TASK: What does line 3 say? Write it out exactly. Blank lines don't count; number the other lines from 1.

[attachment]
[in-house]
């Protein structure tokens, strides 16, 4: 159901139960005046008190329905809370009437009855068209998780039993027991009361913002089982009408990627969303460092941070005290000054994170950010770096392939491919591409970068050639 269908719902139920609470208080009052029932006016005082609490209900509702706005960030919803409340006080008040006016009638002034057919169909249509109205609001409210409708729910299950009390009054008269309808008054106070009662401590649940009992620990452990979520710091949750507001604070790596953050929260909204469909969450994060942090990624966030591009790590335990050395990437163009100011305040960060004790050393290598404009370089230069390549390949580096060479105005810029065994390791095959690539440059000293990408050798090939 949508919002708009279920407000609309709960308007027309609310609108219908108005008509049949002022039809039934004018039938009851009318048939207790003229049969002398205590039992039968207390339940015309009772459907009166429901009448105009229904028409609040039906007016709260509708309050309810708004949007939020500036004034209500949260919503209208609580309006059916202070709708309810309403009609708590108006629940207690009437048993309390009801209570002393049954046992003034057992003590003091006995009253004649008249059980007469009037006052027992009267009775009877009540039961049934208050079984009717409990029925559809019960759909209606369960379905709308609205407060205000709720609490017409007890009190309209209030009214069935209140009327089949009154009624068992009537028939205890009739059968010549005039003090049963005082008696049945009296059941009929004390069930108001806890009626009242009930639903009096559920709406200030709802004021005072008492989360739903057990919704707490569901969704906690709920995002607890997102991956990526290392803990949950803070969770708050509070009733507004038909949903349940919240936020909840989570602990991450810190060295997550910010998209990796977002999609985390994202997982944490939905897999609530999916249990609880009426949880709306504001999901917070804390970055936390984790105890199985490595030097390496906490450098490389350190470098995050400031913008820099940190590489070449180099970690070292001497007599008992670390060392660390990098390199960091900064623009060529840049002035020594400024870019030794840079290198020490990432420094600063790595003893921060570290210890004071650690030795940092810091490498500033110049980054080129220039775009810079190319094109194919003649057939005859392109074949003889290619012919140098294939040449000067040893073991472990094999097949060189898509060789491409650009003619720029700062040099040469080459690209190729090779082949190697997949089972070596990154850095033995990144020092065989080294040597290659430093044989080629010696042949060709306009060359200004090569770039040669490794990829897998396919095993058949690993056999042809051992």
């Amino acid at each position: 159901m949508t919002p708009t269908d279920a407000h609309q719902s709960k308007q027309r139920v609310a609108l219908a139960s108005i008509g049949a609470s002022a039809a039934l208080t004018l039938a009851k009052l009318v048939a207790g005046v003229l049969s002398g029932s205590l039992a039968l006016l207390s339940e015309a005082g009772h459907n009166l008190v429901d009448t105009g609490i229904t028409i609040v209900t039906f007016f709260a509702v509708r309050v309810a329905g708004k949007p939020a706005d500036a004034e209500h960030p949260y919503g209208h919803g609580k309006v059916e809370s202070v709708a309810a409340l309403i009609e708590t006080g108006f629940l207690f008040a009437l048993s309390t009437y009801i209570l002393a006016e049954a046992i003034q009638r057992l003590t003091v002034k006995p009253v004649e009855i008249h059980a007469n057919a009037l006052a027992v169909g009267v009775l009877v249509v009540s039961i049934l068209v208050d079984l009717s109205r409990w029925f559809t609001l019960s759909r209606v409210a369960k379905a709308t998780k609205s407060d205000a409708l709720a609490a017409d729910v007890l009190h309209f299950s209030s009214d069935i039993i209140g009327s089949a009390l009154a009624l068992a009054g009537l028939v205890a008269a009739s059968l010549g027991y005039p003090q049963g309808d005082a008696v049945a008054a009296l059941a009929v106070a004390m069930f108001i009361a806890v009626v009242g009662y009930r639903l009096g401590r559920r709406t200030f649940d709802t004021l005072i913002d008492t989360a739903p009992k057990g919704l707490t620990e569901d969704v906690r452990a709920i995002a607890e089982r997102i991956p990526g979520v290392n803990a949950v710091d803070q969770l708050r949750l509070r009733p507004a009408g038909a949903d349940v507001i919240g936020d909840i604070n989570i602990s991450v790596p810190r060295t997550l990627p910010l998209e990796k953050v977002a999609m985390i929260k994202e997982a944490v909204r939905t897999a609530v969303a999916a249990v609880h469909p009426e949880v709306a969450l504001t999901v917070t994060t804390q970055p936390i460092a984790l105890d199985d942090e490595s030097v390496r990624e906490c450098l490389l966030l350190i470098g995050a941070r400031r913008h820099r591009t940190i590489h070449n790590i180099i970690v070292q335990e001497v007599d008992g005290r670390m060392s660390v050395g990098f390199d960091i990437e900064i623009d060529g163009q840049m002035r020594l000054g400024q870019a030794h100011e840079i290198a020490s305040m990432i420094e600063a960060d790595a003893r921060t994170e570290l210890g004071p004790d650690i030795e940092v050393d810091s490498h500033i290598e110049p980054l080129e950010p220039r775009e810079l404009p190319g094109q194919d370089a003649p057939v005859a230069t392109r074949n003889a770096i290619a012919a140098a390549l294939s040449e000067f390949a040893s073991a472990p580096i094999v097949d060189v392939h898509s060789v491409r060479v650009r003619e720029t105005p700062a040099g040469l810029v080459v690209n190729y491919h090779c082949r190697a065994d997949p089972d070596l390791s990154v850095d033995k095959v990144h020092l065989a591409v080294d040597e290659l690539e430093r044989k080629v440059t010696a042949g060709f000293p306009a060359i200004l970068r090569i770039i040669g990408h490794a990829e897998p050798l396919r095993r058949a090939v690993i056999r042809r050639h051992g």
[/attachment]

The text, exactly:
């Amino acid at each position: 159901m949508t919002p708009t269908d279920a407000h609309q719902s709960k308007q027309r139920v609310a609108l219908a139960s108005i008509g049949a609470s002022a039809a039934l208080t004018l039938a009851k009052l009318v048939a207790g005046v003229l049969s002398g029932s205590l039992a039968l006016l207390s339940e015309a005082g009772h459907n009166l008190v429901d009448t105009g609490i229904t028409i609040v209900t039906f007016f709260a509702v509708r309050v309810a329905g708004k949007p939020a706005d500036a004034e209500h960030p949260y919503g209208h919803g609580k309006v059916e809370s202070v709708a309810a409340l309403i009609e708590t006080g108006f629940l207690f008040a009437l048993s309390t009437y009801i209570l002393a006016e049954a046992i003034q009638r057992l003590t003091v002034k006995p009253v004649e009855i008249h059980a007469n057919a009037l006052a027992v169909g009267v009775l009877v249509v009540s039961i049934l068209v208050d079984l009717s109205r409990w029925f559809t609001l019960s759909r209606v409210a369960k379905a709308t998780k609205s407060d205000a409708l709720a609490a017409d729910v007890l009190h309209f299950s209030s009214d069935i039993i209140g009327s089949a009390l009154a009624l068992a009054g009537l028939v205890a008269a009739s059968l010549g027991y005039p003090q049963g309808d005082a008696v049945a008054a009296l059941a009929v106070a004390m069930f108001i009361a806890v009626v009242g009662y009930r639903l009096g401590r559920r709406t200030f649940d709802t004021l005072i913002d008492t989360a739903p009992k057990g919704l707490t620990e569901d969704v906690r452990a709920i995002a607890e089982r997102i991956p990526g979520v290392n803990a949950v710091d803070q969770l708050r949750l509070r009733p507004a009408g038909a949903d349940v507001i919240g936020d909840i604070n989570i602990s991450v790596p810190r060295t997550l990627p910010l998209e990796k953050v977002a999609m985390i929260k994202e997982a944490v909204r939905t897999a609530v969303a999916a249990v609880h469909p009426e949880v709306a969450l504001t999901v917070t994060t804390q970055p936390i460092a984790l105890d199985d942090e490595s030097v390496r990624e906490c450098l490389l966030l350190i470098g995050a941070r400031r913008h820099r591009t940190i590489h070449n790590i180099i970690v070292q335990e001497v007599d008992g005290r670390m060392s660390v050395g990098f390199d960091i990437e900064i623009d060529g163009q840049m002035r020594l000054g400024q870019a030794h100011e840079i290198a020490s305040m990432i420094e600063a960060d790595a003893r921060t994170e570290l210890g004071p004790d650690i030795e940092v050393d810091s490498h500033i290598e110049p980054l080129e950010p220039r775009e810079l404009p190319g094109q194919d370089a003649p057939v005859a230069t392109r074949n003889a770096i290619a012919a140098a390549l294939s040449e000067f390949a040893s073991a472990p580096i094999v097949d060189v392939h898509s060789v491409r060479v650009r003619e720029t105005p700062a040099g040469l810029v080459v690209n190729y491919h090779c082949r190697a065994d997949p089972d070596l390791s990154v850095d033995k095959v990144h020092l065989a591409v080294d040597e290659l690539e430093r044989k080629v440059t010696a042949g060709f000293p306009a060359i200004l970068r090569i770039i040669g990408h490794a990829e897998p050798l396919r095993r058949a090939v690993i056999r042809r050639h051992g």